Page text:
This second type of indecent exposure is what we deal with today. Appellant exposed himself in the bedroom of his home – clearly a nonpublic place. But he did so "willfully. . .[b]y inviting his babysitter into the bedroom and then allowing his towel to drop in front of her." 54 MJ at 610. In this way, he made certain that an unsuspecting and uninterested member of the general population had no choice but to see him naked. That is indecent exposure, and as a result, appellant was properly convicted under this Court’s precedent.

This result is consistent with the majority, state court approach to this crime. In Shaffer, "we observed that ‘[o]ur decisions addressing prosecutions for indecent exposure have generally relied on the state court decisions representing the majority approach to this crime.’" 46 MJ at 96, quoting United States v. Choate, 32 MJ 423, 425 n.3 (CMA 1991). Those decisions make clear that the focus of this offense is on the victim, not on the location of the crime, and that the offense is committed regardless of whether it takes place in the bedroom or on the street. This is because the purpose of criminalizing public indecency "is to protect the public from shocking and embarrassing displays of sexual activities. A person need not be in a public place to be a member of the public." See State v. Whitaker, 793 P.2d 116, 120 (Ariz.App. 1990), quoting People v. Legal, 321 N.E.2d 164, 168 (Ill.App. 1974)(emphasis added).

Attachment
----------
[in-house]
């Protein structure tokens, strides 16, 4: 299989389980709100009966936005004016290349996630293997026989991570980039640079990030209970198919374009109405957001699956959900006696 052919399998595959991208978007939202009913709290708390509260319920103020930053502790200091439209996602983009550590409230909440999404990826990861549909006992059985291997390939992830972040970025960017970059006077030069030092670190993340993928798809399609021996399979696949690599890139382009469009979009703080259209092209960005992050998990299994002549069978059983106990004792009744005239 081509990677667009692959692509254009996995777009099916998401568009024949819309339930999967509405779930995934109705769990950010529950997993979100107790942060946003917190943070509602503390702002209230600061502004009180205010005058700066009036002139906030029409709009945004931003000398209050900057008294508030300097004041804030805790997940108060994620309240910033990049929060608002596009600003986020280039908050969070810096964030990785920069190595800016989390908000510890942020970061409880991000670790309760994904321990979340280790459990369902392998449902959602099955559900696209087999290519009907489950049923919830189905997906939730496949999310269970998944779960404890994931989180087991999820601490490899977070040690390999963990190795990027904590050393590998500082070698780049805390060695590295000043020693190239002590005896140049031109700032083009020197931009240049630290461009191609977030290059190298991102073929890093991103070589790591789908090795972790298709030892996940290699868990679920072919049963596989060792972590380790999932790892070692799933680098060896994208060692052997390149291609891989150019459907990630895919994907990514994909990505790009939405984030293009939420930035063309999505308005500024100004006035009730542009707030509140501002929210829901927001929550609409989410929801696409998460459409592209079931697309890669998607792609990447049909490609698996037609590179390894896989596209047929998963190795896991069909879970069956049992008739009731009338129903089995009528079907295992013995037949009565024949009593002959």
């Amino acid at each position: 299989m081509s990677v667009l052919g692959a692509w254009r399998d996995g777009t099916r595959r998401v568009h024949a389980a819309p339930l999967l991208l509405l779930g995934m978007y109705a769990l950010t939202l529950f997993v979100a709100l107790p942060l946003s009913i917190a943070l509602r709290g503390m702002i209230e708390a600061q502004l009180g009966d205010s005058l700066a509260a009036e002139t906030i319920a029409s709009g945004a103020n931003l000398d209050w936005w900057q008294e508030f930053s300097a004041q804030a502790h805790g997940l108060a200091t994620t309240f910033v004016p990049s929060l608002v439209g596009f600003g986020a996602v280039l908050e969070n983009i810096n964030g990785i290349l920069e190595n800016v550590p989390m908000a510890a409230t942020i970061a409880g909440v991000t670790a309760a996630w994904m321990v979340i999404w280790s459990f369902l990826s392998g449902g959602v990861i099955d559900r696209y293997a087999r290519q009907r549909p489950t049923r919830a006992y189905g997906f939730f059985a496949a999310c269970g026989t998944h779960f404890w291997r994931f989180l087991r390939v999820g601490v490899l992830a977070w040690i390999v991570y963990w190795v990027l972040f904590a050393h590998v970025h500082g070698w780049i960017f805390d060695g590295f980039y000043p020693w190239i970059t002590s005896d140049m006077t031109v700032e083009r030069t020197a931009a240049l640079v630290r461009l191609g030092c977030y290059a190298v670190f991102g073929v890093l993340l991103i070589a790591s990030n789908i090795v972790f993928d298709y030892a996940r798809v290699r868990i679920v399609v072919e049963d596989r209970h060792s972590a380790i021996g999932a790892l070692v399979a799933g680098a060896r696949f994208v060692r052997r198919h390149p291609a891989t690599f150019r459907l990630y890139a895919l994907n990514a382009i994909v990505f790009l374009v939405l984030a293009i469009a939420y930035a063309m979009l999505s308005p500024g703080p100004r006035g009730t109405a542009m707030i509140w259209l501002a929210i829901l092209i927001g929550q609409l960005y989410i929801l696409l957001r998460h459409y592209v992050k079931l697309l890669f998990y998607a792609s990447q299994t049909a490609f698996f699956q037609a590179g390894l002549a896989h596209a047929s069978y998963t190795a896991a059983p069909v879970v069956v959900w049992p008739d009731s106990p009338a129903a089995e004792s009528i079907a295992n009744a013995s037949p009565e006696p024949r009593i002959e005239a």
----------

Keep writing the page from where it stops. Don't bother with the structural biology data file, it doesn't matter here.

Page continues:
Thus, the majority of state courts addressing the specific question before us, i.e. whether a given exposure took place in "public view," have held that a willful and indecent exposure in the bedroom of a home could take place in "public view" or in a "public place" for purposes of the applicable indecency statute. See Greene v. State, 381 S.E.2d 310, 311 (Ga.App. 1989)(exposure to teenage babysitter in bedroom was public indecency, where "public place" requirement was defined as "any place where conduct involved may reasonably be expected to be viewed by people other than ... family or household"); Whitaker, supra at 119 (exposure to minor daughters in bedroom can be public sexual indecency, where "public" was not defined by statute but court construed it to mean "a place where the actor might reasonably expect his conduct to be viewed by another"); see also Legal, supra at 167 (exposure in dining room observed from outside the home was public indecency, where "public place" requirement was defined as "any place where the conduct may reasonably be expected to be viewed by others").